They're voting on the next chief
constable by the end of the week.

Wish me luck, bugalugs!

Best of luck, sir.

No! No, I need you to take care of this.


Oh! Good fella. Tom, huh?

Nice and, uh, early.

So, uh, it goes without
saying that with my support,

this interview is a mere formality.

Just pleased to be considered, sir.

I'll see if the board is assembled.

You make sure you have that
report in by the end of the day.

[MAN]: Yes, sir.

[STEWART]: Tell them we are on our way.

The committee's ready
finally to see you.


I'm ready, too.

It'll be different around here

if the Inspector gets his promotion.

- Mm.

Detective Murdoch.


Stay on him, McNabb. We'll come to you.

McNabb? Sir, I thought
you'd suspended him.

It was a ruse.

When Tucker told me

that McNabb, who never
smells of tobacco,

left the back door open because
he'd gone out there to smoke,

I knew he was lying.

So, I got McNabb to tail Tucker

and he's just seen Tucker
meet with the chief constable.

Should we tell the Inspector?



- Has Tucker gone inside?
- Yes.

He came straight here from
meeting with the chief constable.

He just went in.

All right. Man all the exits.

What's Tucker playing at, sir?

[g*nsh*t FIRES]


Miss Baker!

Drop the w*apon.


He was coming to k*ll me!

Why would he want to k*ll you?

That is a very serious
accusation, Miss Baker. Answer me.

What are you doing here?

Chief Constable Stewart
asked for my help

to get Miss Baker out of town safely.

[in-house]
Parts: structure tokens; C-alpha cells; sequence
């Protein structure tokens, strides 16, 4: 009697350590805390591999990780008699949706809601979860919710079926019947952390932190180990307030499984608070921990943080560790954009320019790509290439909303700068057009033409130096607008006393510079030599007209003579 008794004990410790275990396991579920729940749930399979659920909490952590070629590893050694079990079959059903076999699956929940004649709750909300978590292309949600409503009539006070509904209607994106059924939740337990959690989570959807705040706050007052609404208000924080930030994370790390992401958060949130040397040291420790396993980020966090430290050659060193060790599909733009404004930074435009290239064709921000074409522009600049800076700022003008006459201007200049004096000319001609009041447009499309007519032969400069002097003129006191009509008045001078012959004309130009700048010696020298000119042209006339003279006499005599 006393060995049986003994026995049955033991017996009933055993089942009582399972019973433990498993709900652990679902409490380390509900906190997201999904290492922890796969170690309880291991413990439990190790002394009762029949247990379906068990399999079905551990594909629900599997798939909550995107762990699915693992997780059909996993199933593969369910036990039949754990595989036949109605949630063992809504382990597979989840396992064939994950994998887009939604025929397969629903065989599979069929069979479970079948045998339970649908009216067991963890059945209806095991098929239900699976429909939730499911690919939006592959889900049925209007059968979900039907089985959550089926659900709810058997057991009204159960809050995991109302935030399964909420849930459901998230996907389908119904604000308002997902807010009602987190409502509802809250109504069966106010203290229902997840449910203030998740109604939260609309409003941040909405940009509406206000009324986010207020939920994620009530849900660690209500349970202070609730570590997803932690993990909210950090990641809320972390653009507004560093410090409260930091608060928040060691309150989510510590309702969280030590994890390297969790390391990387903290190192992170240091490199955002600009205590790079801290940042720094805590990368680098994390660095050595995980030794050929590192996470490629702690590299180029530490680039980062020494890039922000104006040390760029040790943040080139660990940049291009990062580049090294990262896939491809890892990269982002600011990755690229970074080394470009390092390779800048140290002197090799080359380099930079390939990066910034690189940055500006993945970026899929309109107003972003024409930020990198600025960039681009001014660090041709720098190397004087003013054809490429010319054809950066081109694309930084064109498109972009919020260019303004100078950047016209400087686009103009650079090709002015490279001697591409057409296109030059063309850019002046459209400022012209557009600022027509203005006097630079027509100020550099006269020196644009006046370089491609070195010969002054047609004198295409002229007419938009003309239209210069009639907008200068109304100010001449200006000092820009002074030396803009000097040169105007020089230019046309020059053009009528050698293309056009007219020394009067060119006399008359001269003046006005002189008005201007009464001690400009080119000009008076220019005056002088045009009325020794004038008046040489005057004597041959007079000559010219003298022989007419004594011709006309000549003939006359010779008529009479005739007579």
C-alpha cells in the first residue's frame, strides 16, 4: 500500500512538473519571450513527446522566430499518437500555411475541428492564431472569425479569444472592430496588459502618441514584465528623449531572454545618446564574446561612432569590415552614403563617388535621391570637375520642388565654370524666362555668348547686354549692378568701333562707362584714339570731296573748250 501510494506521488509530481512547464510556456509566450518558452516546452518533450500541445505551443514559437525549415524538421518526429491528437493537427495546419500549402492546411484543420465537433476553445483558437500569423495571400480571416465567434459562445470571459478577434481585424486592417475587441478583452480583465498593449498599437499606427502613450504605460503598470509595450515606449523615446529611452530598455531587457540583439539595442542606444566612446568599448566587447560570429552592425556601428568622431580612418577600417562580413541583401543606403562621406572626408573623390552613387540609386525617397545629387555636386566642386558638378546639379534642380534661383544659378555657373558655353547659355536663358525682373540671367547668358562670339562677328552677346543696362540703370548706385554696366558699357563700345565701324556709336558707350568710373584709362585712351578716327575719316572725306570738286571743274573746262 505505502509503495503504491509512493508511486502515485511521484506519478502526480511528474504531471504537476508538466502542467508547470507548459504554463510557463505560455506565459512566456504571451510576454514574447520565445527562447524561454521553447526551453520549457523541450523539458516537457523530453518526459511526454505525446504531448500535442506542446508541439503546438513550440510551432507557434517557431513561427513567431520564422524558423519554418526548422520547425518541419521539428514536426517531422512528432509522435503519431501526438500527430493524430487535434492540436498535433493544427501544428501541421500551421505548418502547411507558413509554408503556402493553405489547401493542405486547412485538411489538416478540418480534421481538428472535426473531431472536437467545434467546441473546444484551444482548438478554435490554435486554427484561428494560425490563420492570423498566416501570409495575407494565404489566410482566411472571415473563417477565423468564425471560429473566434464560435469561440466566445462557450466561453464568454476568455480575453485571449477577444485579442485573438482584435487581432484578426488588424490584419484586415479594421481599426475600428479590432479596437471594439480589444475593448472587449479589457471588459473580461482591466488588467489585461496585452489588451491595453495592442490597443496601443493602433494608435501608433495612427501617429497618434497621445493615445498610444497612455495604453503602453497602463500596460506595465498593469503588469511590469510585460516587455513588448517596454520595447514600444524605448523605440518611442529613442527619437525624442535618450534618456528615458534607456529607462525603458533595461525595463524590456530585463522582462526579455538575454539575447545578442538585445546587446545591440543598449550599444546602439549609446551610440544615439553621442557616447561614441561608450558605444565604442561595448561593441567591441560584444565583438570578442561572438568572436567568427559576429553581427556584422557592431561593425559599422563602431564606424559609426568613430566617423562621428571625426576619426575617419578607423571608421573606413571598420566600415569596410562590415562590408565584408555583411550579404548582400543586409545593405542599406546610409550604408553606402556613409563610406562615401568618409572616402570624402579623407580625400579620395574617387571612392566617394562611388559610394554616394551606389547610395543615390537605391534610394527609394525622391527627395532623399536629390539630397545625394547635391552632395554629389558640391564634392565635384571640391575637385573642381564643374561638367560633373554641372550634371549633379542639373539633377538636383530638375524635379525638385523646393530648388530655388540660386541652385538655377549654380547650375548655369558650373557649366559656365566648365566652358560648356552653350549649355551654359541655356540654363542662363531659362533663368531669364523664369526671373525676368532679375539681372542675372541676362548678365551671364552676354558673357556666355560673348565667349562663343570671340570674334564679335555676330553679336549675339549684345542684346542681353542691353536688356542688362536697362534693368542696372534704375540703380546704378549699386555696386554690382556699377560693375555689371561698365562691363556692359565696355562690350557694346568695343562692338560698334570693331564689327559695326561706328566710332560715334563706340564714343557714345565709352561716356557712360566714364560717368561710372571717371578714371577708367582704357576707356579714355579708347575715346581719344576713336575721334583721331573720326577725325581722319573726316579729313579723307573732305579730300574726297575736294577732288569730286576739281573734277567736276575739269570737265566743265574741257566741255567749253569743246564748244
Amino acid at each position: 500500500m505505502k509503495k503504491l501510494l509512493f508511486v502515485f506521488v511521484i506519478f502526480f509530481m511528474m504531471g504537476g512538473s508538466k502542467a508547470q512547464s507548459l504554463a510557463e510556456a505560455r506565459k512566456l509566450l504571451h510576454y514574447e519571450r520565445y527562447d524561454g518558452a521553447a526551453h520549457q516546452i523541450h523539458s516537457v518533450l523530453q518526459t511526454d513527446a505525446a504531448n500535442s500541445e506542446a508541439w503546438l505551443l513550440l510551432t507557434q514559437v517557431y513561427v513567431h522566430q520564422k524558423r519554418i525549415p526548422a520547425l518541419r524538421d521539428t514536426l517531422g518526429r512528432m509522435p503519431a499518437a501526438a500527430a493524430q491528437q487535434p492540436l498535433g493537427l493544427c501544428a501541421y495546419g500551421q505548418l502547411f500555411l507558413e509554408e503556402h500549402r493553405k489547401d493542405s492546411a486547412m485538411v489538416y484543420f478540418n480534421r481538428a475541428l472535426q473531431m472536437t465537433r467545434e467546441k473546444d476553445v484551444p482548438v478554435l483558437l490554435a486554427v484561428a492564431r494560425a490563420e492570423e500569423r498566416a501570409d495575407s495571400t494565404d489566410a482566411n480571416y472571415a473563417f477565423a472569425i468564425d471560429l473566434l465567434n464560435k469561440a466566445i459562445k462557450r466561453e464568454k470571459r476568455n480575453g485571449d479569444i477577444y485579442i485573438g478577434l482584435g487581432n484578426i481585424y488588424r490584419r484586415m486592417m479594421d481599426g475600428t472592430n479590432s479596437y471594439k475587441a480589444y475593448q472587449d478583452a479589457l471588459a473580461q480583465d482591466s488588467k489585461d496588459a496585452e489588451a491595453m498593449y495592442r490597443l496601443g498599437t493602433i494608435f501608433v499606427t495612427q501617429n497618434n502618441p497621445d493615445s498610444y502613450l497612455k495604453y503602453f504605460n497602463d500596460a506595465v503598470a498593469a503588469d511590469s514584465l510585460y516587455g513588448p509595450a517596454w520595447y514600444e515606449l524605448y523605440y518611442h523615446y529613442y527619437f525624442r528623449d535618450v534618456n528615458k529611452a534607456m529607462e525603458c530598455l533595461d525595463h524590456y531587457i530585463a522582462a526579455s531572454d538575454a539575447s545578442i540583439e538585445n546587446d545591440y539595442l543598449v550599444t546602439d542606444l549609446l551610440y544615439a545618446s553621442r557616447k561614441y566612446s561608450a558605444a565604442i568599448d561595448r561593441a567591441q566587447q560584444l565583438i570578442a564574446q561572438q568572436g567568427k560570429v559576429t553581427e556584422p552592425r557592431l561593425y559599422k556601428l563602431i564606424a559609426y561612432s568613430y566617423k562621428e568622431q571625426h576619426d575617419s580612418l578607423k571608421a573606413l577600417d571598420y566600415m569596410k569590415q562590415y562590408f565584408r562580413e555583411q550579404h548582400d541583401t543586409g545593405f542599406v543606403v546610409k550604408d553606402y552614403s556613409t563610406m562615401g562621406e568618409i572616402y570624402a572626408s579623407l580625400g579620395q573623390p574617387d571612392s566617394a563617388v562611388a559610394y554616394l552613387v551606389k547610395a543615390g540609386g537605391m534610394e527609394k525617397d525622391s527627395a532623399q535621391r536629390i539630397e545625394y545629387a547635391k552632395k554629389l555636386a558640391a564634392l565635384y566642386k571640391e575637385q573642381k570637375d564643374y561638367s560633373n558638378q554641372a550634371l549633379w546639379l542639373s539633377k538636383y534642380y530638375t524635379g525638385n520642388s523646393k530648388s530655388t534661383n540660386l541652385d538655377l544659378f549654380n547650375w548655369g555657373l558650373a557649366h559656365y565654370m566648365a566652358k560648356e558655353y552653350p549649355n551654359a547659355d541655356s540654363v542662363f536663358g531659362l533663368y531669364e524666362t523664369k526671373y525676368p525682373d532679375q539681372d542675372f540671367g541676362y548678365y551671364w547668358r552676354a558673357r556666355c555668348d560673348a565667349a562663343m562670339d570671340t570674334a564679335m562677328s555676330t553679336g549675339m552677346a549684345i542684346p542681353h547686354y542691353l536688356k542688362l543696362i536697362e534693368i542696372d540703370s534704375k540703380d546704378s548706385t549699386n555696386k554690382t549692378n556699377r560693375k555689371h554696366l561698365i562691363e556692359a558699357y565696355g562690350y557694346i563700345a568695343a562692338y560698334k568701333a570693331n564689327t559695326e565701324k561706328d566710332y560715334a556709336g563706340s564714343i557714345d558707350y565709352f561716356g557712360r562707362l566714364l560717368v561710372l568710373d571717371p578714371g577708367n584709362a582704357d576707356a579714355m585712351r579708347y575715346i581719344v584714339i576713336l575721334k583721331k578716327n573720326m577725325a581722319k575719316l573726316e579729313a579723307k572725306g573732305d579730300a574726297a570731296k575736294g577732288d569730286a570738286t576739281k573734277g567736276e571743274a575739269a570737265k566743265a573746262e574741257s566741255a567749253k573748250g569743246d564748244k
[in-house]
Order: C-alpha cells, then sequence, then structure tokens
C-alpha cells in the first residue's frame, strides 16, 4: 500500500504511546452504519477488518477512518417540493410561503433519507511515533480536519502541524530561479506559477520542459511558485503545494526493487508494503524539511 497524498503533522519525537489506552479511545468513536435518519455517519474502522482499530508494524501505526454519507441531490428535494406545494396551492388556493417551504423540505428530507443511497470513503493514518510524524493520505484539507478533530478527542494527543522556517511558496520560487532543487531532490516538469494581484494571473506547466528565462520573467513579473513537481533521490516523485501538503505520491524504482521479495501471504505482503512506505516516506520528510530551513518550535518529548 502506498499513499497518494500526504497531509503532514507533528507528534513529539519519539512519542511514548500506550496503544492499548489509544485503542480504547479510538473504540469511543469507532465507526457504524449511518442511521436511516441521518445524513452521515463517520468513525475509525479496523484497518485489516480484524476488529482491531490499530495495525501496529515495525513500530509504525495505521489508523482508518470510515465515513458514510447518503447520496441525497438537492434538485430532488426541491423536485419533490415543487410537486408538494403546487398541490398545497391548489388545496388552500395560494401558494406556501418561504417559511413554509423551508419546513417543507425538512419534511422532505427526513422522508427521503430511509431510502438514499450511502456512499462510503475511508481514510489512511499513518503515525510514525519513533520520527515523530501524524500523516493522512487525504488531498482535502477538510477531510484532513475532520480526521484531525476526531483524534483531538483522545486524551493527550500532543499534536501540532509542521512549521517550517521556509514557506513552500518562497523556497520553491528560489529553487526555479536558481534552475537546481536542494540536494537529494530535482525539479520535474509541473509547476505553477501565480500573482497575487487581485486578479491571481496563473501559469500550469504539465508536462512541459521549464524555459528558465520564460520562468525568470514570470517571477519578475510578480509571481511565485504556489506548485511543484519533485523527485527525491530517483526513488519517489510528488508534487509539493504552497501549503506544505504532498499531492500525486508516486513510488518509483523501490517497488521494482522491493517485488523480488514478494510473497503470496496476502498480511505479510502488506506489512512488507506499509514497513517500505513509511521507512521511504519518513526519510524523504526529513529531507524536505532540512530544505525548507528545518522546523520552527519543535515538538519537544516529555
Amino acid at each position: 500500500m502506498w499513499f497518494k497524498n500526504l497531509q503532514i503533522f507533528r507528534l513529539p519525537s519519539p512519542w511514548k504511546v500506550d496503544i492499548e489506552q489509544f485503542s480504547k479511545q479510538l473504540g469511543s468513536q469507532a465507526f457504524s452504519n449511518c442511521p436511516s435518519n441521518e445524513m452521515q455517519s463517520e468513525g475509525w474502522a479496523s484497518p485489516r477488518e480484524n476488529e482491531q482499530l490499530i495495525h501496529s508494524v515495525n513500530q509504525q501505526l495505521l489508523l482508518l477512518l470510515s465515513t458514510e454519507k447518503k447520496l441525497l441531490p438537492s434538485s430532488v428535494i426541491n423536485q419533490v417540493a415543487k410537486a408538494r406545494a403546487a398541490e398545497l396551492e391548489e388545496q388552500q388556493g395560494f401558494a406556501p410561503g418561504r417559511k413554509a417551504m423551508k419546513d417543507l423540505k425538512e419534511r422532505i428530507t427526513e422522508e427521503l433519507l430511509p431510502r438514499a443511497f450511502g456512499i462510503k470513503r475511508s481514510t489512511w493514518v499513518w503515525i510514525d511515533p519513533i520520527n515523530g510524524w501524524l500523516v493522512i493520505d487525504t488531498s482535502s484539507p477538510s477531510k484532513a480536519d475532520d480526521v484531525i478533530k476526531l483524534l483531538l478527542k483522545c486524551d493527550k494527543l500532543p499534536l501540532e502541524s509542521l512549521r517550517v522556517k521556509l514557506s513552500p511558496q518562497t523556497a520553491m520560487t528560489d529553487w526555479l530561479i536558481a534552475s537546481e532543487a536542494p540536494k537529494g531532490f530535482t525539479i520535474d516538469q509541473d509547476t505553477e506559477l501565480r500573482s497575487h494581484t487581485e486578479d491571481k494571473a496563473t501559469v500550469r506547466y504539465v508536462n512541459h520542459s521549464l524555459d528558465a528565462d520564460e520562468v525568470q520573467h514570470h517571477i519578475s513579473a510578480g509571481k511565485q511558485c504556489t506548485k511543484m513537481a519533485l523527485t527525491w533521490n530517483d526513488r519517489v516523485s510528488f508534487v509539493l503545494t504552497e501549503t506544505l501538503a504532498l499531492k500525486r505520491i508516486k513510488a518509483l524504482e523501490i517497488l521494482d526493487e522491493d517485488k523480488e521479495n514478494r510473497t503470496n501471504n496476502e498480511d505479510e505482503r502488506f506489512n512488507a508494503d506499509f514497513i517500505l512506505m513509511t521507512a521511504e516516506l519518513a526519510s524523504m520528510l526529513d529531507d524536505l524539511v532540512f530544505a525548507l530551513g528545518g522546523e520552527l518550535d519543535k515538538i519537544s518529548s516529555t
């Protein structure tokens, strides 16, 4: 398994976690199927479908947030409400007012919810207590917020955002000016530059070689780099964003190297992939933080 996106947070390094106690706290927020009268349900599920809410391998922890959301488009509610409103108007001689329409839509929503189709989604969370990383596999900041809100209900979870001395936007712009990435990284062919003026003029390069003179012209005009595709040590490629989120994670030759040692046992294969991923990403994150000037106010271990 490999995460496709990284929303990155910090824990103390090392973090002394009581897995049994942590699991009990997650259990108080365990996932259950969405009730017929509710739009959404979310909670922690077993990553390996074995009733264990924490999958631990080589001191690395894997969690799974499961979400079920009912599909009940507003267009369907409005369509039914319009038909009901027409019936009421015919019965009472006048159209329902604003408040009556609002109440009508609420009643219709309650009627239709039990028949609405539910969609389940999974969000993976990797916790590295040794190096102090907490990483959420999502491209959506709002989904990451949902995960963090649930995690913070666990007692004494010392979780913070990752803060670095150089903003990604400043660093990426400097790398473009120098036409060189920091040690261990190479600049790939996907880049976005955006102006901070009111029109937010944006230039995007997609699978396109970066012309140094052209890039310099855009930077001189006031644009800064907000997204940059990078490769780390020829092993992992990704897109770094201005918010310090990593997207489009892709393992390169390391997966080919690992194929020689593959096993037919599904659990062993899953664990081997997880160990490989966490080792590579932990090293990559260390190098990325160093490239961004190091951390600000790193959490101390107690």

I wasn't trying to harm her.

He's lying! He came at me.

I swear he's lying.

Whatever happened, you
sh*t a police constable.

You're coming down to
the station house with us.


Get yourself to the
infirmary and get checked out.

Ever since Mr. McCormick
told me the truth,

people have been dying.

Truth about what?

He told me he and his
partner, Richard Tauber,

caught a jewelry thief 20 years ago.

It was a terrible crime.

The thief had caused the
deaths of two women next door.

- Who was the thief?
- Mr. McCormick didn't know.

They were ordered to let him go.

They went after my father instead

and when he tried to
run, Tauber k*lled him.

Miss Baker, is it at all possible that

you misinterpreted
Constable Tucker's actions?


What were you doing at Shuckers
Bordello in the first place?

A friend works there. She
was letting me hide out.

So, you were in hiding.

You feared for your life.

You had already been pursued by
one policeman, Constable Crabtree.

That could colour your perception.

I was six years old

when I saw a police officer

b*at my father to death
as he tried to run away.

It's understandable that
anybody would be bound

to fear the police after
something like that.

I didn't, though.

But I know what a man's face looks like

when he's going in for the
k*ll and I saw it again tonight.

Why had you gotten in touch with
McCormick in the first place?

He'd been sending me small
gifts of money for years.

And now that I'm to be wed

to a nice gentleman from
Montreal, I wanted to thank him.

And find out why.

I always assumed my father was guilty

and that he'd caused the
deaths of those poor women.

- McCormick told you otherwise?
- Yes.

It weighed on him for years.

And he'd always feared his partner
k*lled my father on purpose.

That's why he left the constabulary.

Ah, Miss Hart. I take
it you found something.

- Oh, I did indeed.
- What's all this about two women

who d*ed from a blocked chimney?

They d*ed of smoke inhalation